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Comment: Washington Offers Indictees 'Amnesty'

The US has practically reprieved many of the war crimes suspects sought by The Hague.
By Mirko Klarin

During his latest Balkans tour, US ambassador for war crimes issues, Pierre-Richard Prosper, appeared to drastically reduced Carla del Ponte's Wanted List (see Tribunal Update 296), saying the arrest and extradition of just a fraction of the fugitives would make it possible for Washington to close the file on war crimes committed in former Yugoslavia.

Of the 23 indictees sought by the tribunal chief prosecutor, Prosper said last week the US has set its sights on four key suspects, reflecting Washington's hurry to disengage from the Balkans as soon as possible.

They are former political and military leaders of the Bosnian Serbs, Radovan Karadzic and General Ratko Mladic, and two ex-Yugoslav army, JNA, officers - Veselin Sljivancanin and Miroslav Radic - accused of the massacre of more than 200 civilians in Vukovar. (The third member of the Vukovar Three, General Mile Mrksic, is already in the tribunal's detention unit.)

The transfer of the four indictees to the tribunal, Prosper said, will prompt America to stop conditioning economic and financial aid to Serbia and Republika Srpska on their cooperation with the tribunal. The US will also then agree to leave local courts to try the 19 remaining cases.

These include, among others, the commander of the notorious Omarska camp, Zeljko Meakic; Milan Lukic who allegedly burned alive more than 130 people in Visegrad; as well as five officers of the Army of Republika Srpska accused of the worst massacre in post-war Europe - the killing of between 7 and 8 thousand Muslim men in Srebrenica.

By cancelling his trip to Zagreb, Prosper also indicated that Washington was not especially, if at all, interested in bringing to justice Croatian generals Ante Gotovina and Janko Bobetko, wanted by the tribunal for crimes committed against Serbian civilians.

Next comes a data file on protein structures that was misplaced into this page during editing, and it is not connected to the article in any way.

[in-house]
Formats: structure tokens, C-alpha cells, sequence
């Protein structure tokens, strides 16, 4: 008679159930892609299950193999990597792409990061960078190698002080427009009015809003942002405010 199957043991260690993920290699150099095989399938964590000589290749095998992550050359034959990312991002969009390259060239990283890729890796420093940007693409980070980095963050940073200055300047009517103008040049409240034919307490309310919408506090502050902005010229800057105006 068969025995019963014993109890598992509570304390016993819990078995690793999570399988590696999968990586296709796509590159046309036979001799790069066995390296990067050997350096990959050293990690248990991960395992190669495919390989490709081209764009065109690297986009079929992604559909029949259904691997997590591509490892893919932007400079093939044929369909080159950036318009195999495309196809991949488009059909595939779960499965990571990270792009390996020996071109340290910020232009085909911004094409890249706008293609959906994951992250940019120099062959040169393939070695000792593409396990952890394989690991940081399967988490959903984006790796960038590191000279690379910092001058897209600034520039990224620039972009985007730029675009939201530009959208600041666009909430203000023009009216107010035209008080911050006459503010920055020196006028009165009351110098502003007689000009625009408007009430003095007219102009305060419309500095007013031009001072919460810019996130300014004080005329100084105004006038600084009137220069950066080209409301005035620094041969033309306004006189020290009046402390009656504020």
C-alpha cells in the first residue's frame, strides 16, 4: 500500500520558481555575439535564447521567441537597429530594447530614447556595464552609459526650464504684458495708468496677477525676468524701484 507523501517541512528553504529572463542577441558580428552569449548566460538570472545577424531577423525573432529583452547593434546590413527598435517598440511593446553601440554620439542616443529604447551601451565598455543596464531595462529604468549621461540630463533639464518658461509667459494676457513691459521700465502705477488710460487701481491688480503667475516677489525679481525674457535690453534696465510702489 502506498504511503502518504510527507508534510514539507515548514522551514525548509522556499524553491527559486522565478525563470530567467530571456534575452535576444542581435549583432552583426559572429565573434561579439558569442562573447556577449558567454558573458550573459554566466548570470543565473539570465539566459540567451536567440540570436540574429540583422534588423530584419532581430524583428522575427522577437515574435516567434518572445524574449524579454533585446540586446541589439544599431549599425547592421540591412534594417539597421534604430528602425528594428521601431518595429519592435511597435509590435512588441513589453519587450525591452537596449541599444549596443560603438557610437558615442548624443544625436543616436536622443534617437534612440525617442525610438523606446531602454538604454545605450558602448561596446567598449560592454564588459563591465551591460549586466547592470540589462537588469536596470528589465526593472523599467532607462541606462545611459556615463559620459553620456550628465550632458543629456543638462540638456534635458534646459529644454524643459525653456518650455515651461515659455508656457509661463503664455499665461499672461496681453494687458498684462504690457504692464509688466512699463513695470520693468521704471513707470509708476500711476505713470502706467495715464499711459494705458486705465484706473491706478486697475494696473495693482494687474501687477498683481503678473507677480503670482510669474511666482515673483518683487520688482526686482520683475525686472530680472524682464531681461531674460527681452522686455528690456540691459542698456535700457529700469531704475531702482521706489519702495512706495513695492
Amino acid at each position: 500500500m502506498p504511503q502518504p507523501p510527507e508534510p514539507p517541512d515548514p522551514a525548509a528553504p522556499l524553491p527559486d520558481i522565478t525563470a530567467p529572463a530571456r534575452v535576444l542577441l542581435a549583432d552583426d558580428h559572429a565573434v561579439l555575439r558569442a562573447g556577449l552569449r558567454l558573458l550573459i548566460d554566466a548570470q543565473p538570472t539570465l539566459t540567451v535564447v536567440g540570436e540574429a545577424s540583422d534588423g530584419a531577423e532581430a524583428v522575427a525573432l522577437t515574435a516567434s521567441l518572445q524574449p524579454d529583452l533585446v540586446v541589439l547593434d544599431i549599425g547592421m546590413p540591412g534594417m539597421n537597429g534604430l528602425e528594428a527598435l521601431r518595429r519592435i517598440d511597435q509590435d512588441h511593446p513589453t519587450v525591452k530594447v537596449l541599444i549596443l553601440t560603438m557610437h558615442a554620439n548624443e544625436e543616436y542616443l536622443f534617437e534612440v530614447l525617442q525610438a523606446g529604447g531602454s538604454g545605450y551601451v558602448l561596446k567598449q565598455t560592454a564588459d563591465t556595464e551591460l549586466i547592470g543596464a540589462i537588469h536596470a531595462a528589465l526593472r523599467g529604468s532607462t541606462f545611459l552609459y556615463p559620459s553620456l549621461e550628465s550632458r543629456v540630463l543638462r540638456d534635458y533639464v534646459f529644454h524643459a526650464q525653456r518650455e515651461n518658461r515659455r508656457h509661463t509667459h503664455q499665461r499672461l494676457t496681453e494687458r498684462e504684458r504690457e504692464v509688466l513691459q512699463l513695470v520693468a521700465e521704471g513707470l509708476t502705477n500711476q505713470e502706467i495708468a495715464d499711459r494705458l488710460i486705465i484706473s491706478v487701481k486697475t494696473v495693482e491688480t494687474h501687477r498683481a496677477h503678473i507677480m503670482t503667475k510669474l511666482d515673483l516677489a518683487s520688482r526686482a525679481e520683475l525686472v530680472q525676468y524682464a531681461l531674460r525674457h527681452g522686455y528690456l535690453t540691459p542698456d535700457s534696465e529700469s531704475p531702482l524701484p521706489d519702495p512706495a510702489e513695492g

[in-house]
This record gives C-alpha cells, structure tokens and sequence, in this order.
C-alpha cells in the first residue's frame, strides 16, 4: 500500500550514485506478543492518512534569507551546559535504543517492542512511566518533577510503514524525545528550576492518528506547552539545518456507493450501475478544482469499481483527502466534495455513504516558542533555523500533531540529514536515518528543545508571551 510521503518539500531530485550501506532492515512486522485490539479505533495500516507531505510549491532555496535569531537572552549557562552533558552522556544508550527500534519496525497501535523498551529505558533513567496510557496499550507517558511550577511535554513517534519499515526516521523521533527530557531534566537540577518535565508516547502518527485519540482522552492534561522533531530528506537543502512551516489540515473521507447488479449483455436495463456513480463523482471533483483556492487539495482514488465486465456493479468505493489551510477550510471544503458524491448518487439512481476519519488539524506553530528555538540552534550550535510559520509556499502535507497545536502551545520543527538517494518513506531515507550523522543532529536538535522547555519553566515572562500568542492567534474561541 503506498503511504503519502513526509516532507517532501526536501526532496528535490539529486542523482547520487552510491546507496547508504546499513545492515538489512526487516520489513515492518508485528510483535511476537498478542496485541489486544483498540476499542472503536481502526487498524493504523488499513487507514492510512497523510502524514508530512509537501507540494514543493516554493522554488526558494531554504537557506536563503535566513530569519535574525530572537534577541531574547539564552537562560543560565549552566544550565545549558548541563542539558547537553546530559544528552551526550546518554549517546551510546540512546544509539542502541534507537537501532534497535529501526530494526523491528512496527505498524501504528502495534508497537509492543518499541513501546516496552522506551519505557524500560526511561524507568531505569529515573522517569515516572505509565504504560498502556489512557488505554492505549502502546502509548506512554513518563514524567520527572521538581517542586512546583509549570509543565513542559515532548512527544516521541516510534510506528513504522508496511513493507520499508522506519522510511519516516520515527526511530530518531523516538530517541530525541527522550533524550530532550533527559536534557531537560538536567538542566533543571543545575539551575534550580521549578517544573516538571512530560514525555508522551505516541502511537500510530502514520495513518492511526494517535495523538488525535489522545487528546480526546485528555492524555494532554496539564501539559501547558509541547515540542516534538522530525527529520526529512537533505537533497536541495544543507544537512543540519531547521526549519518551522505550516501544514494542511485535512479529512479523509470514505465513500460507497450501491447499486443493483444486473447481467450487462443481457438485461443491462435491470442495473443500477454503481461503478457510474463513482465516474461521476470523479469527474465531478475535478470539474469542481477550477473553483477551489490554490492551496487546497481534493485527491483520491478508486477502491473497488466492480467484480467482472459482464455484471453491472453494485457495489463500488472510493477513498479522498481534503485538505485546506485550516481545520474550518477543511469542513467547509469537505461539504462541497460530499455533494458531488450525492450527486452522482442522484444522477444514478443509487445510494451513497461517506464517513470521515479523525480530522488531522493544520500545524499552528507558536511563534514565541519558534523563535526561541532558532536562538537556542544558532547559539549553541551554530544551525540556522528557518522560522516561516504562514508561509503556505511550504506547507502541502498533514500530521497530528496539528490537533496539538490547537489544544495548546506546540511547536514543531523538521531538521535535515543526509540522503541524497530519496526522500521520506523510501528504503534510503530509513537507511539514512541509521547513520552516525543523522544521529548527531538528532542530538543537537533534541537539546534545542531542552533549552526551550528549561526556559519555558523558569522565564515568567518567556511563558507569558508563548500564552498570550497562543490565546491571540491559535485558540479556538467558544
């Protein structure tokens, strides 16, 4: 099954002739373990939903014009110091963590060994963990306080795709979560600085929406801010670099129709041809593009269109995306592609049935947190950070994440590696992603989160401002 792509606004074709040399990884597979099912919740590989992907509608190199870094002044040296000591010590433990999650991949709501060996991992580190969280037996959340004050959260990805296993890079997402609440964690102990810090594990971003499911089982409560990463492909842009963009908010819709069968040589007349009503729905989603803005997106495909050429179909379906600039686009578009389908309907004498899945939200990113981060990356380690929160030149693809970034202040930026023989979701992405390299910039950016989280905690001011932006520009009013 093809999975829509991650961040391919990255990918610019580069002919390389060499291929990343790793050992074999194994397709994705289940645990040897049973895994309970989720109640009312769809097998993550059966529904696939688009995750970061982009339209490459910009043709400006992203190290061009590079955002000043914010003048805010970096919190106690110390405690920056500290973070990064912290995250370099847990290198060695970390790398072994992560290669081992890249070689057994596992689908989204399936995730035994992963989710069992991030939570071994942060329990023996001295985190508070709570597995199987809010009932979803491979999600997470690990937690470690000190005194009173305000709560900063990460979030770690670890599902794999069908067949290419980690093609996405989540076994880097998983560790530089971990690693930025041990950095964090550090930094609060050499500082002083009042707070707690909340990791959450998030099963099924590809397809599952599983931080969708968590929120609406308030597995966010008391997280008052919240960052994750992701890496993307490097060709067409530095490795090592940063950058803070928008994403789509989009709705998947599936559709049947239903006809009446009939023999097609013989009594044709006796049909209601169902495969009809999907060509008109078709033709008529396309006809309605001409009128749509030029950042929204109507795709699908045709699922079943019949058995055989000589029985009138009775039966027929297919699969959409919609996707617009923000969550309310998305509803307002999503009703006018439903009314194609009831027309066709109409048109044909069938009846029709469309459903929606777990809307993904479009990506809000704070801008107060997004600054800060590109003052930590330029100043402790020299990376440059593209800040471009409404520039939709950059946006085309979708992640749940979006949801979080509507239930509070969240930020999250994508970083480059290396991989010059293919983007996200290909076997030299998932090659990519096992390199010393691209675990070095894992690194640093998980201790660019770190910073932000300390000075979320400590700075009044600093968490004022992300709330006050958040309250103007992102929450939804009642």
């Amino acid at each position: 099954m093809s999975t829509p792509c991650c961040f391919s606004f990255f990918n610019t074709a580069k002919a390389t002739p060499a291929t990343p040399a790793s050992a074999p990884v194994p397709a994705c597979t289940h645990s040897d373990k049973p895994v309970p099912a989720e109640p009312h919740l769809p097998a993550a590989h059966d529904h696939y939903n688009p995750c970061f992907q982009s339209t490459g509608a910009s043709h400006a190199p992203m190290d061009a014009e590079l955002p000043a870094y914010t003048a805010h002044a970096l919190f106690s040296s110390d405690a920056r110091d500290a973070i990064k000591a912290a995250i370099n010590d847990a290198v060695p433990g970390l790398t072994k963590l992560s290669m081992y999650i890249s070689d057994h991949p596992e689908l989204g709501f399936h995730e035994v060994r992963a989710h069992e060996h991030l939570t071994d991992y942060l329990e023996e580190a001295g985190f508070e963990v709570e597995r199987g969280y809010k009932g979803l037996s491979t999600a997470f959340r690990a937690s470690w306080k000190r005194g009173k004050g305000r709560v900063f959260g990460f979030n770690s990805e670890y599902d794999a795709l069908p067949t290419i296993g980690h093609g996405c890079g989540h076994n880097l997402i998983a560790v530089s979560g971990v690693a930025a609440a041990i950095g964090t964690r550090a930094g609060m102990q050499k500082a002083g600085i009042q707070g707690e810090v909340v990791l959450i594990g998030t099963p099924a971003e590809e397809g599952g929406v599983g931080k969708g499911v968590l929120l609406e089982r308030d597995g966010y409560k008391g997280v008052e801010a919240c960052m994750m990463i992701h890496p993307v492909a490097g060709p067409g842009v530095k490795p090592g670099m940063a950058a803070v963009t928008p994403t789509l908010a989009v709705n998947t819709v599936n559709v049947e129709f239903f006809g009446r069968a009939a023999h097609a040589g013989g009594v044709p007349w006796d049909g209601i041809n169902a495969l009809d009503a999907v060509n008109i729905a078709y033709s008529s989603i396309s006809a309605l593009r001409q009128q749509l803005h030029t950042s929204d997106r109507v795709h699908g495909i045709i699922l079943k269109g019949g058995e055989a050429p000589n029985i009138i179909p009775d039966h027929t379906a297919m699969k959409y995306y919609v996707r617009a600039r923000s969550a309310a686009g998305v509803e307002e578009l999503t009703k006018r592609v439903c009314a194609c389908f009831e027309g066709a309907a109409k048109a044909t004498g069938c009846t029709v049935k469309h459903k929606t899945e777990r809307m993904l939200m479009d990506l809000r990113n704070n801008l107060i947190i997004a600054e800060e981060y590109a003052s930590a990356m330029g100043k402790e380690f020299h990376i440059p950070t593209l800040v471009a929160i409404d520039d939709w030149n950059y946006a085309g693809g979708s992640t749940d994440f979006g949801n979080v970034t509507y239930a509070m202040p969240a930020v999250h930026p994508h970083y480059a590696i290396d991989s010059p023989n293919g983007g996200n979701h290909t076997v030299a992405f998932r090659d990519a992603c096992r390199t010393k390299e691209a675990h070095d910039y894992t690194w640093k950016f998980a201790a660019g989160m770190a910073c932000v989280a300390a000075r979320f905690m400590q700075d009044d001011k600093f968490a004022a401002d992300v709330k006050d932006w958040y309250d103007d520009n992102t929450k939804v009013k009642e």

The trouble with allowing local courts to try the remaining indictees is that their record on putting local war crimes suspects on trial is woeful.

That 19 out of the 23 fugitives wanted by the tribunal have been granted an effective amnesty by the US is of concern, all the more so because it seems to pertain to people who might be indicted for war crimes in the territory of former Yugoslavia in the future.

It is public knowledge that The Hague tribunal is conducting investigations against several dozen suspects who held senior political and military positions during the war years.

The names of some of the suspects are already known, because they have been included in some indictments as participants in joint criminal enterprises. For example, the three indictments against Slobodan Milosevic - for Croatia, Bosnia-Herzegovina and Kosovo - contain the names of more than 20 such individuals, who the prosecution says it is investigating.

These are high profile figures, such as, for example, the former presidents of the old Yugoslav federation and Montenegro Borisav Jovic and Momir Bulatovic respectively; the leader of the Serbian Radical Party, Vojislav Seselj; Milosevic's head of secret police Jovica Stanisic and his deputy Franko Simatovic, who commanded the Red Berets special forces unit.

What if any of them is indicted any time soon? Will the US "amnesty" also include Seselj and Bulatovic in the event of the tribunal issuing warrants for their arrest? Does that mean that former leaders of the Kosovo Liberation Army, KLA, under investigation might end up being tried by domestic courts? And which ones will try them: those in Serbia or Kosovo?

The authorities in Belgrade and Banja Luka do not appear to have swallowed the bait offered by Prosper, as the prospect of Karadzic, Mladic, Sljivancanin and Radic being delivered to The Hague before the March 31 US Congress meeting to assess its overseas assistance programme are minimal.

Since the US "amnesty" will become effective only after delivery of the four most wanted fugitives to The Hague, maybe some among the remaining 19 could help meet the March deadline. Milan Lukic, for instance, has some expertise in abduction - he's currently being tried in absentia in Serbia for kidnapping Muslim civilians in Sjeverin.

Might Washington, which is clearly in a hurry to disengage from the Balkans, be willing to pay such a kidnapper part of the 5 million US dollar reward offered for Karadzic and Mladic?

Mirko Klarin is a senior IWPR editor in The Hague and the editor-in-chief of the SENSE news agency.

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